With what3words, Chris Sheldrick and his team have divided the entire planet into three-meter squares and assigned each a unique, three-word identifier, like famous.splice.writers or blocks.evenly.breed, giving a precise address to the billions of people worldwide who don't have one. In this quick talk about a big idea, Sheldrick explains the ec...
Ray Kurzweil is an engineer who has radically advanced the fields of speech, text and audio technology. He's revered for his dizzying -- yet convincing -- writing on the advance of technology, the limits of biology and the future of the human species.
Dave Perry is the visionary game designer behind some of the most beloved titles of the past two decades -- Earthworm Jim, MDK, Messiah, and game adaptations of films such as Terminator and The Matrix.
Clay Shirky argues that the history of the modern world could be rendered as the history of ways of arguing, where changes in media change what sort of arguments are possible -- with deep social and political implications.
Talking at the US State Department this summer, Hans Rosling uses his fascinating data-bubble software to burst myths about the developing world. Look for new analysis on China and the post-bailout world, mixed with classic data shows.
By coding computer simulations with biologically modeled nervous systems, Torsten Reil and his company NaturalMotion breathe life into the animated characters inhabiting the most eye-poppingly realistic games and movies around.
Bruce Feiler has a radical idea: To deal with the stress of modern family life, go agile. Inspired by agile software programming, Feiler introduces family practices which encourage flexibility, bottom-up idea flow, constant feedback and accountability. One surprising feature: Kids pick their own punishments.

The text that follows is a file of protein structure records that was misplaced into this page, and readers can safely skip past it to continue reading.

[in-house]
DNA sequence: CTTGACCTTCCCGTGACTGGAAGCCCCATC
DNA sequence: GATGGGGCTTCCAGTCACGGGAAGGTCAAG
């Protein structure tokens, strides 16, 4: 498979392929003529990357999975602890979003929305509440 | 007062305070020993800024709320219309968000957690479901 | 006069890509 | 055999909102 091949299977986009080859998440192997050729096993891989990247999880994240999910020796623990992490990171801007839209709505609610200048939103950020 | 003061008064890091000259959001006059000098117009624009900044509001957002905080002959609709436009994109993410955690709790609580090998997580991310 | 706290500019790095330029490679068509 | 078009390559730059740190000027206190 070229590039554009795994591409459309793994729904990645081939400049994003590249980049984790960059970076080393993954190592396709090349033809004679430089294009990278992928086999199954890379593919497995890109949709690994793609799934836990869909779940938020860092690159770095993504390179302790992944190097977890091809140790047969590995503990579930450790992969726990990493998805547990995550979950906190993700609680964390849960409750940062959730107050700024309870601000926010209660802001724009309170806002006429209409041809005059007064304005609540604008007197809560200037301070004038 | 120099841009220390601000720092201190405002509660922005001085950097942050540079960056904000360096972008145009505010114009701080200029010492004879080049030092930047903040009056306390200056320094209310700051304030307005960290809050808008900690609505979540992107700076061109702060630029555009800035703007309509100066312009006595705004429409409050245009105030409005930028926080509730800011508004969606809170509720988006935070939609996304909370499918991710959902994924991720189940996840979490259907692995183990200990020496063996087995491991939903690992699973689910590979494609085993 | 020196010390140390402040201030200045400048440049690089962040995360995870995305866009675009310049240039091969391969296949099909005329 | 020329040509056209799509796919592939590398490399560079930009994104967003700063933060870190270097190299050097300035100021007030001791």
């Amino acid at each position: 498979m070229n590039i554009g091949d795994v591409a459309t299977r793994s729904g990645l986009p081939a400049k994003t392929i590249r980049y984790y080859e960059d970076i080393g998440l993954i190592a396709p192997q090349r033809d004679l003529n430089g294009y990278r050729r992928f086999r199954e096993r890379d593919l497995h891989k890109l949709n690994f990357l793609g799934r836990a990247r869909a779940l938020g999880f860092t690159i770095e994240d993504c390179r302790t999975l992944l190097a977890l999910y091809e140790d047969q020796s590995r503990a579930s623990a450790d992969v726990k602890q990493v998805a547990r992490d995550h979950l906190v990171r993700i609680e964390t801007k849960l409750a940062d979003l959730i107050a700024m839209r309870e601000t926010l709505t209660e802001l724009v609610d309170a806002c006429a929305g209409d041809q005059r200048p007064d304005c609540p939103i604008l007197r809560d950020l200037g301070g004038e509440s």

What happens when the way we buy, sell and pay for things changes, perhaps even removing the need for banks or currency exchange bureaus? That's the radical promise of a world powered by cryptocurrencies like Bitcoin and Ethereum. We're not there yet, but in this sparky talk, digital currency researcher Neha Narula describes the collective ficti...
Danielle Wood leads the Space Enabled research group at the MIT Media Lab, where she works to tear down the barriers that limit the benefits of space exploration to only the few, the rich or the elite. She identifies six technologies developed for space exploration that can contribute to sustainable development across the world -- from observati...
Dame Stephanie Shirley is the most successful tech entrepreneur you never heard of. In the 1960s, she founded a pioneering all-woman software company in the UK, which was ultimately valued at $3 billion, making millionaires of 70 of her team members. In this frank and often hilarious talk, she explains why she went by “Steve,” how she upended th...
International aid groups make the same mistakes over and over again. David Damberger analyzes his own engineering failure in India -- and calls for his friends in the development sector to publicly admit, scrutinize and learn from their missteps.
The world is becoming increasingly open, and that has implications both bright and dangerous. Marc Goodman paints a portrait of a grave future, in which technology's rapid development could allow crime to take a turn for the worse.
About this event: Evolution, Collaboration, and Teamwork
Corey Farrell, Sr. Director Enterprise Architecture
Tim Meskers, HR Consultant
Karl Martino, Sr. Software Engineer
Gary Koerper, SVP Video Product Development
Event details: PHILADELPHIA, Pennsylvania, United States · December 5, 2011
Illusionist Marco Tempest is known for making magic out of new technology, memorably using iPods culled from the TED audience for his talk about the beauty of deception. But for his newest TEDTalk, Tempest reaches to the past to create visual wizardry, telling the story of inventor Nikola Tesla using the principles of tanagra theatre.